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What experience taught me about how to be a great Realtor

Ever since I was a child I dreamed of having my own home. Maybe it's because I lived in 7 different places before I turned 11. But I digress. I decided that instead of going to an expensive university in Orange County, that I would stay home, attend UNLV, and get a space of my own. I worked and saved, to match the amount in my college fund, and when I was 19, I bought my first property. It was a 1,500 square foot condo that was the top two floors of a three-story four-plex, as in, I had an upstairs in my upstairs unit. I had it made.

In the years that followed the condo, I purchased a brand new home, a foreclosure, and a short sale. But I may have never owned the last two homes if it wasn’t for my own determination and grit.

It was 2008. We had seen a foreclosure prior to it hitting the market. When it was finally listed, we put in an offer above the asking price and told the bank we would pay $1,000 over any other offer.

I checked the listing daily while we waited to hear back, when suddenly one day I saw that it turned to “pending” status. I called my realtor who hadn’t heard back, but would later find out that the bank accepted another offer. But that was MY house! We resigned to find another home, but my gut kept nudging me to put up a fight for the foreclosure.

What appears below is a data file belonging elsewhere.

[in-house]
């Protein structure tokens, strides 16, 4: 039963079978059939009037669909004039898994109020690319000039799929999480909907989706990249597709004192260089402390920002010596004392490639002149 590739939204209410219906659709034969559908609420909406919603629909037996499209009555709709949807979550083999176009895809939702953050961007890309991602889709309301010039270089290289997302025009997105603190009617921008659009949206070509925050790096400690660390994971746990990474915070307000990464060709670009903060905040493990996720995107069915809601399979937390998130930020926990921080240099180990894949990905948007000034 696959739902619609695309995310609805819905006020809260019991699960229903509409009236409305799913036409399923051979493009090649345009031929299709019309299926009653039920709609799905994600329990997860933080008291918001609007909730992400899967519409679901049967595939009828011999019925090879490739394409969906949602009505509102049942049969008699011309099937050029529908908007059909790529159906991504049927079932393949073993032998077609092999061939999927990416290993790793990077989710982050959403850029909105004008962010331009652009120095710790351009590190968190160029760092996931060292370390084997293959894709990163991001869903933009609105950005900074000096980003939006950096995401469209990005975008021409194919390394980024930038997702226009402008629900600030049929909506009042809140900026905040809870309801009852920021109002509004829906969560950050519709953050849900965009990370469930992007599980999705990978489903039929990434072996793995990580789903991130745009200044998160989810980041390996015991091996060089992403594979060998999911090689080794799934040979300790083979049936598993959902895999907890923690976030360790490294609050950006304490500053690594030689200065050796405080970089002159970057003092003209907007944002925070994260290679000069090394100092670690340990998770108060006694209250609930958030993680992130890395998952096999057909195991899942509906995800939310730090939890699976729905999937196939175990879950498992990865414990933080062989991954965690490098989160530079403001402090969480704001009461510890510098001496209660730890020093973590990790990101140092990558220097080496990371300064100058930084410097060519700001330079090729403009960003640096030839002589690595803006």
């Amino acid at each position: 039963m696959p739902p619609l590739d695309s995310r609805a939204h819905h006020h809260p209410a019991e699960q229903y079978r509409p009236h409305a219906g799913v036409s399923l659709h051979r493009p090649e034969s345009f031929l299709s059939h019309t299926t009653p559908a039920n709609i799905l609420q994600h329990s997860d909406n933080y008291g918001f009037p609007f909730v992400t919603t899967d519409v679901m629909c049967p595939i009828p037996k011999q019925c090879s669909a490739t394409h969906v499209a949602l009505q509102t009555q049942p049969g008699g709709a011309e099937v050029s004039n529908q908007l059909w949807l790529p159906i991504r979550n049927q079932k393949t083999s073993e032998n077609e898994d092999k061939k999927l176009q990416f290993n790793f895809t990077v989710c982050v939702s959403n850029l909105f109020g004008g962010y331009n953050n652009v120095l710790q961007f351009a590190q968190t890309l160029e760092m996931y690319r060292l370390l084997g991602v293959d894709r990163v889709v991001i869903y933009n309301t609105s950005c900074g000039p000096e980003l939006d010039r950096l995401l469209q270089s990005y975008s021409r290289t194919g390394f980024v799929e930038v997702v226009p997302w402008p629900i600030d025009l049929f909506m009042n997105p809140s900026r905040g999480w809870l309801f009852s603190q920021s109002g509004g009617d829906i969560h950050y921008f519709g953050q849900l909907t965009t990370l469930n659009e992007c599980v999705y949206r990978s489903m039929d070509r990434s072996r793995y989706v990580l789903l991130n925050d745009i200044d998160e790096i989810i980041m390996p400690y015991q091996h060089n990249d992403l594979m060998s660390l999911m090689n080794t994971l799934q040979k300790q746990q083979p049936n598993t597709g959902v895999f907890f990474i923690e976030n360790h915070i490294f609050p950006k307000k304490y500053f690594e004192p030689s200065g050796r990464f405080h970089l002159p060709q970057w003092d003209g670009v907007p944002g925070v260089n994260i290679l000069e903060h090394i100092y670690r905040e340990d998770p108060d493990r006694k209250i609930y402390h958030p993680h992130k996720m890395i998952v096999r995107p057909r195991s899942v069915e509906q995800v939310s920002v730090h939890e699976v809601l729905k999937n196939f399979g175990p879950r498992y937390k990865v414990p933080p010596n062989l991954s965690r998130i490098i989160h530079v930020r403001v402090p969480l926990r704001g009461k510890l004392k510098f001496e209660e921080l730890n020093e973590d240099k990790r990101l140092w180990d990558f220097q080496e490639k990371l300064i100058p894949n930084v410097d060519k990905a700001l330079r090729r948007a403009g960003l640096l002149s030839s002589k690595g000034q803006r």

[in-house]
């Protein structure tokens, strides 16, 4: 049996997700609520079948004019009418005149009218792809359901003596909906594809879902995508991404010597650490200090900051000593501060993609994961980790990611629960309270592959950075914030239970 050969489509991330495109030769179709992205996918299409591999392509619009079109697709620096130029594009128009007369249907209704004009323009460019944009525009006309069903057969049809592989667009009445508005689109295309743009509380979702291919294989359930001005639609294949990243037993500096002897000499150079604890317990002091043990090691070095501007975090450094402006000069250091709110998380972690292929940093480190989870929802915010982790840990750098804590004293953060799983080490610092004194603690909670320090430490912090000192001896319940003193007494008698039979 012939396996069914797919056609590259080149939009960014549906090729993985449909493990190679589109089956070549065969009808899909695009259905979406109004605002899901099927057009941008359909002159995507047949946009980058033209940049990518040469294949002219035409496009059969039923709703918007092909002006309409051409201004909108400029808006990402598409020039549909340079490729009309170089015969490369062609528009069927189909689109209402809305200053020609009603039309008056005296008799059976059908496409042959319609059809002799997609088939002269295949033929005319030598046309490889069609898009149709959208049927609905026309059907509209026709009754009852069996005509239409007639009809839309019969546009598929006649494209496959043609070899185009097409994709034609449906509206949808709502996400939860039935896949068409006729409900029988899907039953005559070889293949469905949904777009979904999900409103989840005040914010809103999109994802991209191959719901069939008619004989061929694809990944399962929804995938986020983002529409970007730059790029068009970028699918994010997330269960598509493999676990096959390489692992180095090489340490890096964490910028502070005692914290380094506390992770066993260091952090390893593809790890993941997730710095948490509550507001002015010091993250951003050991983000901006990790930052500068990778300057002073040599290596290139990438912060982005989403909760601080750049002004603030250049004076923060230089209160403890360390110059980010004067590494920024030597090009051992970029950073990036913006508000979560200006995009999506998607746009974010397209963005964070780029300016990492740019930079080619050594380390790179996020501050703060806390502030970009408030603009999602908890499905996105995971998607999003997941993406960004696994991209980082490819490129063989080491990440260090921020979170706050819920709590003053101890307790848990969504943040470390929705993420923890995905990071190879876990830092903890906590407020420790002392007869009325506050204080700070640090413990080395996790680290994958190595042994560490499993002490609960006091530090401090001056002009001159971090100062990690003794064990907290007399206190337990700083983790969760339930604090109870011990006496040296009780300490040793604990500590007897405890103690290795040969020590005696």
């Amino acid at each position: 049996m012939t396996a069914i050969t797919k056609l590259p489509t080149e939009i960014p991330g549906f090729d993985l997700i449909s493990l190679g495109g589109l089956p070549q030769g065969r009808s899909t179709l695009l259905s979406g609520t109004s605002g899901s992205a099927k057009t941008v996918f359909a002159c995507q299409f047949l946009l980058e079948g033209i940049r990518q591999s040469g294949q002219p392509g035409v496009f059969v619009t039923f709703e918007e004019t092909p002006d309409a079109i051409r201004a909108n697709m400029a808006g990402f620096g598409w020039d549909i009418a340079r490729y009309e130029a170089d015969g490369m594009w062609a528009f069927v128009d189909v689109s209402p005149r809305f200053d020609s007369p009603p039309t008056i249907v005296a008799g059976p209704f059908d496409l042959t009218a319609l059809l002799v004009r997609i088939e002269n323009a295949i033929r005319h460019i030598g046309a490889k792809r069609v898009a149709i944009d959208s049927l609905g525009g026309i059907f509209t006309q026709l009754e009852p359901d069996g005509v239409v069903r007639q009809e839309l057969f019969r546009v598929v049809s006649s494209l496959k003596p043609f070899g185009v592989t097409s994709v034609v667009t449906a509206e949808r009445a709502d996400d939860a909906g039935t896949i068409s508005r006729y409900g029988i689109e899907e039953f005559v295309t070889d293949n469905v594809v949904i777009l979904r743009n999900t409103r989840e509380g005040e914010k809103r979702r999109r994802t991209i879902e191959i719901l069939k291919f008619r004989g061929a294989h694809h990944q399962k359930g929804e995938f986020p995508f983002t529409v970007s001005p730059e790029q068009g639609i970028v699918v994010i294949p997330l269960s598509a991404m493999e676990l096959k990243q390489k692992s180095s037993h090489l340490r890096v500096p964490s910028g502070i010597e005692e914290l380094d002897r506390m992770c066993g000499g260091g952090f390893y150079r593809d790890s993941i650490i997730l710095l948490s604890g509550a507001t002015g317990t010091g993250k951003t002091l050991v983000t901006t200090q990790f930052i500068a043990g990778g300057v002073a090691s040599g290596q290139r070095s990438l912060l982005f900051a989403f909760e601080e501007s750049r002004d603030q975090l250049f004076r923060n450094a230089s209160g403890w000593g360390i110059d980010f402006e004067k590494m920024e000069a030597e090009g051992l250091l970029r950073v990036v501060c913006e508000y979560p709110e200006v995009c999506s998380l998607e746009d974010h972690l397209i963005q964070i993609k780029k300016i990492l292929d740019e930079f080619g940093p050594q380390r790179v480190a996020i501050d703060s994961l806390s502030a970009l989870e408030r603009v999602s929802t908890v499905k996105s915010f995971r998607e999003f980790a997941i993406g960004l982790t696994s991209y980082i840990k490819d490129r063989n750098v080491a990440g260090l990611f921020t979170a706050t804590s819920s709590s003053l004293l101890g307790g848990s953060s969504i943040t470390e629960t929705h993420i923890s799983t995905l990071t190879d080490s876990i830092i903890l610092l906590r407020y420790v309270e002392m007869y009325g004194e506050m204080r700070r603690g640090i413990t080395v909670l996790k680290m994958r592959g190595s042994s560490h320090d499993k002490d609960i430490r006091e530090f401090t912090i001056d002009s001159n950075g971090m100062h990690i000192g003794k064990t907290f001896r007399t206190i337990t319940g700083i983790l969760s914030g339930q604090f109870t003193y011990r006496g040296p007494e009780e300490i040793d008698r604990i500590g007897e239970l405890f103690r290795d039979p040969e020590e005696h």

Through emails and phone calls, I climbed the ladder of Bank of America and made it to a corporate VP, politely demanding to know why our offer wasn’t accepted. As it turned out, the listing agent never presented our offer to the bank. In a surprising turn of events, the bank rescinded the accepted offer with the other buyer and asked all parties to submit their highest and best. We submitted ours and waited another week to find that the bank had accepted our offer - and that the other party never even submitted another offer. It was proof something shady was going on between the listing agent and the buyer.

We lived in that house for 8 years and completely changed every single room. The original owner had painted the downstairs with gritty, rust colored paint to look like suede, and had drenched one of the bedrooms upstairs in blood red and black paint.

Fast forward to 2016. I found a one-story home that was listed as a short sale. It had been on the market for almost five months, and the renters living there were doing a great job dissuading buyers with their hoarding of books and crafts.

My agent, Toni, who had also helped me buy the previous house, submitted my offer and we waited. The expiration date of the offer came and went. No response. What the hell? No counter offer, no rejection, and spotty response from the listing agent. She and I joked that we were cursed with bad listing agents, and I don't think we were wrong!

A public records search led me to learn more about the owner of the property, and eventually I found her email. So I wrote her a letter. I introduced myself and shared some of the things I believed she and I had in common. I told her that I would take care of the home and that I felt a strong impression that I was meant to live there. A few days went by as I pestered Toni, yes, I am THAT client - to confirm with her agent if she had received my email. Not long after, the listing agent requested we submit a new offer. It was accepted by the seller and then accepted by the bank four months later.

What I learned in these two transactions alone far outweigh any training I could have received in becoming a real estate agent. I learned that the combination of assertiveness and persistence are two traits that an agent must possess to be successful, and that the recipe doesn't work if you have one without the other.

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